A family restaurant in Pennsylvania has won a major victory against COVID-19 restrictions in their state, with a court finding the $10,000 fine they were hit with "unenforceable."
Taste of Sicily in Lebanon County reopened their doors in May after an extended closure saw them experience financial difficulty. They were immediately struck with a $10,000 fine by the state for not adhering to social distancing, mask, and other compliance orders mandated by the COVID-19 pandemic orders.
The Italian restaurant, which is co-owned by brother and sister team Michael Mangano and Christine Wartluft, was found not guilty after fighting a lengthy battle in court against the fines.
Their lawyer, Eric Winter, told the Daily Caller that Governor Tom Wolf and the Department of Health’s Orders couldn’t be punished under Pennsylvania criminal law.
Speaking to the Caller, he said “It is very questionable as to whether the law allows the Department of Health to issue orders as it did. It is not possible for a criminal penalty to be imposed for violating the orders."
Michael Mangano continued, "The mask mandate, the plexiglass, the social distancing, all of those things that the governor and [Secretary of Health Rachel] Levine were implementing are not an enforceable citation,” He said. “In other words, they can’t legally enforce that. This says that any fine that you get from the state is legally non-enforceable.”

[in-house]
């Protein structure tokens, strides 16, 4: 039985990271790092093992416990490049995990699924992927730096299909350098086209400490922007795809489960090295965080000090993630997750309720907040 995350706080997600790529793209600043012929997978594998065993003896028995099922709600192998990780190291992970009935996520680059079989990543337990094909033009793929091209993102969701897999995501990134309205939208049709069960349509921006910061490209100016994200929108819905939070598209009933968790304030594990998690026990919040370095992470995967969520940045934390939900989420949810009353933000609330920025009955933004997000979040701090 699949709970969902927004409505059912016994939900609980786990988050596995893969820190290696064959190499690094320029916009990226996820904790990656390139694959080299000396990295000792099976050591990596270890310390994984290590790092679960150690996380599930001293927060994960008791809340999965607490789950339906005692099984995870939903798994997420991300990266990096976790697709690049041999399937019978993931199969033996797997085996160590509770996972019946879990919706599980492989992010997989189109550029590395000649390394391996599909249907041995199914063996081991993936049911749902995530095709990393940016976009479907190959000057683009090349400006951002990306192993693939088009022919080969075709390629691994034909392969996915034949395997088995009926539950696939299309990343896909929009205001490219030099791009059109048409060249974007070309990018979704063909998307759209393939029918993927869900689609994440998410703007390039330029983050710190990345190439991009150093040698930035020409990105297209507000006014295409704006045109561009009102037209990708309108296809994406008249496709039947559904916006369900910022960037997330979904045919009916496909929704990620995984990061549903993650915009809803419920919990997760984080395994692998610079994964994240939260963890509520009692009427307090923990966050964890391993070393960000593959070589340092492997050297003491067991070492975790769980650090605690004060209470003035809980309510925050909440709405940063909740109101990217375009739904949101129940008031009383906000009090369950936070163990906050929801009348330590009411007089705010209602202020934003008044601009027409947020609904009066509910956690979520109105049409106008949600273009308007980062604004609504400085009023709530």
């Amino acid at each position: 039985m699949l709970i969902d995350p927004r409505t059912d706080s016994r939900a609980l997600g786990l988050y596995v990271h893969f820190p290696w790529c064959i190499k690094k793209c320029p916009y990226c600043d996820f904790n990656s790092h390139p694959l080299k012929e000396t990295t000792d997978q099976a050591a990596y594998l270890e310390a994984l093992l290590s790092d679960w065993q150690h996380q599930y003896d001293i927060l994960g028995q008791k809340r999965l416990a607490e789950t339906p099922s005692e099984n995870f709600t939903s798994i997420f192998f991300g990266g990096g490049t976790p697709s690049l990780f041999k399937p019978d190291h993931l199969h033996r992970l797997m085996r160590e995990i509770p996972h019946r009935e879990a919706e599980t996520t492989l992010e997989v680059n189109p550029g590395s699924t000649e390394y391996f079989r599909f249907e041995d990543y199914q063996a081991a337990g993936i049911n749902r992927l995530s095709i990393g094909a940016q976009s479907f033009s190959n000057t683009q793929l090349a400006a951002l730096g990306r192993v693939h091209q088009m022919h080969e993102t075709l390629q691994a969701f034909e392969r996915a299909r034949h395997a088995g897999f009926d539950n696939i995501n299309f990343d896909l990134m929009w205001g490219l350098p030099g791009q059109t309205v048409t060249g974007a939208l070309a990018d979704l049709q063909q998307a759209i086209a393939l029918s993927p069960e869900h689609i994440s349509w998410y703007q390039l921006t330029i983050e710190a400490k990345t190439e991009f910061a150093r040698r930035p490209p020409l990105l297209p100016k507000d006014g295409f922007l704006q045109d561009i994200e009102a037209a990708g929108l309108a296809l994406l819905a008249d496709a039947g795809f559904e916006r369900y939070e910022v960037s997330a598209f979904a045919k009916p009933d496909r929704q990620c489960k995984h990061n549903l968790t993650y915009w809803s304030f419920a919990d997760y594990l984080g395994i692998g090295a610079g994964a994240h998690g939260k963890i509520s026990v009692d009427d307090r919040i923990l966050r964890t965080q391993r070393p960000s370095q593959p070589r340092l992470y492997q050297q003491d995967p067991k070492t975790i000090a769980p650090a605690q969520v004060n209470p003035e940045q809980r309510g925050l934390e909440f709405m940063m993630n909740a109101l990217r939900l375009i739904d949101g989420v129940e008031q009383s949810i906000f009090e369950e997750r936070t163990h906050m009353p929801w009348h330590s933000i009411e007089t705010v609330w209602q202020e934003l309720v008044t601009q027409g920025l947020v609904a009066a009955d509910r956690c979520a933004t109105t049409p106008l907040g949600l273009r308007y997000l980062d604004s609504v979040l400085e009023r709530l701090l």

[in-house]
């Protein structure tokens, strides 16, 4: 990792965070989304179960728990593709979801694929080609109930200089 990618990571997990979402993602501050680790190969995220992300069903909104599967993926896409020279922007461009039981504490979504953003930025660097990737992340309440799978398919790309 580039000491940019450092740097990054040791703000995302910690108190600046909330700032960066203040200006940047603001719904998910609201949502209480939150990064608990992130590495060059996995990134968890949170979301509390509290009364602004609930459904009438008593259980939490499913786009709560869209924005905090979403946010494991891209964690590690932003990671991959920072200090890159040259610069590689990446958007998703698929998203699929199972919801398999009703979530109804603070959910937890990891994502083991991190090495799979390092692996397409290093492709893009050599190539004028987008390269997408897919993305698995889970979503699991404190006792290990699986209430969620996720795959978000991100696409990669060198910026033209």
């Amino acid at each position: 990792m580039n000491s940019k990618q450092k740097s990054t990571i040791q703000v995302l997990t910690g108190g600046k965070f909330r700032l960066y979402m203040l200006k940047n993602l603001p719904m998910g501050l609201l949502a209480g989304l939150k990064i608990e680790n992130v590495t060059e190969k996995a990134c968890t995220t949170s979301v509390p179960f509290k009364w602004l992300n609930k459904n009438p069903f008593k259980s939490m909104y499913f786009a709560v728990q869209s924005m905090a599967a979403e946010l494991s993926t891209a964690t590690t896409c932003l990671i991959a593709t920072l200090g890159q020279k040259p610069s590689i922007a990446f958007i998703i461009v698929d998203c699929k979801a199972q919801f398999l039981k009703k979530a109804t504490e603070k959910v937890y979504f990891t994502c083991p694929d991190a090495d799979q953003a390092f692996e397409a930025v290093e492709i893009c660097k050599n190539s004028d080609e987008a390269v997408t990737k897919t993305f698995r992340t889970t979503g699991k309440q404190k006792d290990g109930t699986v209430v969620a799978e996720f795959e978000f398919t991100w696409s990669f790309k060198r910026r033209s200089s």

In September, U.S District Court judge William Stickman ruled Pennsylvania's quarantine measures "unconstitutional," and demanded their enforcement be immediately ceased.
In his decision, Stickman wrote that he believed the Wolf government “undertook their actions in a well-intentioned effort to protect Pennsylvanians” but that “good intentions towards a laudable end are not alone enough to uphold governmental action against a constitutional challenge.”